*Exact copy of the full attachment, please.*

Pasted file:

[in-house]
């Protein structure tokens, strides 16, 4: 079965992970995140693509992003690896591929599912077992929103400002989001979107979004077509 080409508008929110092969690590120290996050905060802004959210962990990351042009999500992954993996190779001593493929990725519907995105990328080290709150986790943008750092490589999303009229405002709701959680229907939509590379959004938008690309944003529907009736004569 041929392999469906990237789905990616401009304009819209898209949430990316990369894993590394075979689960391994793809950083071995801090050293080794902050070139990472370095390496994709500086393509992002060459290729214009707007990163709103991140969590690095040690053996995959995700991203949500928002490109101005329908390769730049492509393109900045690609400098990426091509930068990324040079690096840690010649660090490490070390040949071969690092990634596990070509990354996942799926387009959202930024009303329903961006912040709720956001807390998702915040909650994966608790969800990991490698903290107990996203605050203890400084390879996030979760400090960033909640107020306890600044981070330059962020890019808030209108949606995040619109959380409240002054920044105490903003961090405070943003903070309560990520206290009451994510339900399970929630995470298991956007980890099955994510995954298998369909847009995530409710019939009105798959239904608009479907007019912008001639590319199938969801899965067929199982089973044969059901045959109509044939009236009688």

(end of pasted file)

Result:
[in-house]
């Protein structure tokens, strides 16, 4: 079965992970995140693509992003690896591929599912077992929103400002989001979107979004077509 080409508008929110092969690590120290996050905060802004959210962990990351042009999500992954993996190779001593493929990725519907995105990328080290709150986790943008750092490589999303009229405002709701959680229907939509590379959004938008690309944003529907009736004569 041929392999469906990237789905990616401009304009819209898209949430990316990369894993590394075979689960391994793809950083071995801090050293080794902050070139990472370095390496994709500086393509992002060459290729214009707007990163709103991140969590690095040690053996995959995700991203949500928002490109101005329908390769730049492509393109900045690609400098990426091509930068990324040079690096840690010649660090490490070390040949071969690092990634596990070509990354996942799926387009959202930024009303329903961006912040709720956001807390998702915040909650994966608790969800990991490698903290107990996203605050203890400084390879996030979760400090960033909640107020306890600044981070330059962020890019808030209108949606995040619109959380409240002054920044105490903003961090405070943003903070309560990520206290009451994510339900399970929630995470298991956007980890099955994510995954298998369909847009995530409710019939009105798959239904608009479907007019912008001639590319199938969801899965067929199982089973044969059901045959109509044939009236009688």